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The Taking of Pelham 123: Tracking Tension
<p>Travolta and Washington’s hostage drama is one fast-paced, tension-filled ride.</p>
| Jun 17, 2009
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Life in New York City runs at a breakneck pace. To get from one point to another, people are rushing to cars, cabs, and subways. When a group headed by the enigmatic “Ryder” (John Travolta) decides to take over a subway train designated “Pelham 123”, taking hostages and demanding a $10M ransom, the entire city takes notice. It’s just trains dispatcher Walter Garber’s (Denzel Washington) bad luck that he’s been chosen to negotiate with Ryder and his terrorists.

From the opening credits onward, The Taking of Pelham 123 immerses you in the fast pace of life in the Big Apple. Differing from past works by Tony Scott like Top Gun, Crimson Tide, and Man on Fire, this particular flick’s jump cuts and quicker pacing is more in the line of Scott’s Enemy of the State and Domino. As a remake of a 1974 film of the same name, the filmmakers had to update a terrorist attack into a hi-tech, post-911 world: laptops, Wi-Fi, cellular phones, animated schematics, and webcams are used liberally and effectively. Washington takes over from Walter Matthau’s Garber while Travolta updates Robert Shaw’s role as lead hostage taker.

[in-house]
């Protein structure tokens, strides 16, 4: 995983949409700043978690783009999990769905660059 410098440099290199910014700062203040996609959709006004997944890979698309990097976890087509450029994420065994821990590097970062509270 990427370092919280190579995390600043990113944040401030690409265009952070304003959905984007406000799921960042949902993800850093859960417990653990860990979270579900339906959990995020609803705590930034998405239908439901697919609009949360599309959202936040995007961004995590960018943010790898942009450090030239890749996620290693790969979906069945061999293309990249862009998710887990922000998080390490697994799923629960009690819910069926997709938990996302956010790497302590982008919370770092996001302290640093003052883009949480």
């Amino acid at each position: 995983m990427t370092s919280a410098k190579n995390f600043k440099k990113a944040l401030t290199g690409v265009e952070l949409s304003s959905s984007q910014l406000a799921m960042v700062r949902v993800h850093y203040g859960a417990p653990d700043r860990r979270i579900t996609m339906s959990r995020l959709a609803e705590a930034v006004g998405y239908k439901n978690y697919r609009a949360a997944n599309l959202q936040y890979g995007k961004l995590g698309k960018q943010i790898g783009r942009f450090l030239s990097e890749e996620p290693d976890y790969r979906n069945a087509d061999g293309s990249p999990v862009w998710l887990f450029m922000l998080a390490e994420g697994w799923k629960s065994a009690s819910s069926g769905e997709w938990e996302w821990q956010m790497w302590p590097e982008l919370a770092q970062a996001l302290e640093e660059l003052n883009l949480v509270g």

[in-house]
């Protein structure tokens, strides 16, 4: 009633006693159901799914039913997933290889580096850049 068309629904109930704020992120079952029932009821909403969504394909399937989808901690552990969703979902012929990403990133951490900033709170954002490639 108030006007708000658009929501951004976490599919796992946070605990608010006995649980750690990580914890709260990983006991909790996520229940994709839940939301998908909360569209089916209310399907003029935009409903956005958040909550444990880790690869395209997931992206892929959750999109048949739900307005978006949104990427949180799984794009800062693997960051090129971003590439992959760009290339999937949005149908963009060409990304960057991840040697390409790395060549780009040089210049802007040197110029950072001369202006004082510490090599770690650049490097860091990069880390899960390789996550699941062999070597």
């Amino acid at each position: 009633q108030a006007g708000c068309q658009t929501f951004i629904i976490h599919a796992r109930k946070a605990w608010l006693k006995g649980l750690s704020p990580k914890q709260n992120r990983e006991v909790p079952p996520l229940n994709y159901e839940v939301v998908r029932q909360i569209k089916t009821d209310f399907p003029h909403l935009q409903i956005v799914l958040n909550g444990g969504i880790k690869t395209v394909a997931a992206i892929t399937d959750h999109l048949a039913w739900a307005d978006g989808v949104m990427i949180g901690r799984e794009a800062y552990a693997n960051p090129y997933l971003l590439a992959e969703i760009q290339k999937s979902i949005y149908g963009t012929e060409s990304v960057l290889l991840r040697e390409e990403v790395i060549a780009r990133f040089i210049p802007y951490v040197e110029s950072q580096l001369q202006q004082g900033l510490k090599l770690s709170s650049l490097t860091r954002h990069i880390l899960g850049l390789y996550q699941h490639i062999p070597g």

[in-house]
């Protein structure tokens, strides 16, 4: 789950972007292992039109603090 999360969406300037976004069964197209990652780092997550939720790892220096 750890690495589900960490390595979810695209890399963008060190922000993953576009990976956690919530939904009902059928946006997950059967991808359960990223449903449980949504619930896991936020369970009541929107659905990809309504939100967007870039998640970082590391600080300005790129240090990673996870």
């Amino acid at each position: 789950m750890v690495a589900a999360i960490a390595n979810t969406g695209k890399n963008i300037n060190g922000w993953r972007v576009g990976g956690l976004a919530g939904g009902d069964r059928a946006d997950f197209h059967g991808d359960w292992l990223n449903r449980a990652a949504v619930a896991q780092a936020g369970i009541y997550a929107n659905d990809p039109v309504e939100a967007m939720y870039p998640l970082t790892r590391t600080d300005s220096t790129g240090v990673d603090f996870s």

A main selling point for the film is the interaction between stars Washington and Travolta. It’s rare to see Travolta play a villain, and his Ryder is an over-the-top, calculating man who sometimes acts like a petulant child when he doesn’t like what he hears. Washington’s performance calls to mind his role in Spike Lee’s 2006 movie Inside Man, negotiating with a bank robber then and a train robber now. It was interesting to present his Walter Garber as a flawed character who’s been accused of taking a bribe, as it provided an entry point for Ryder to have some empathy with him.

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WORDS: Jason Inocencio

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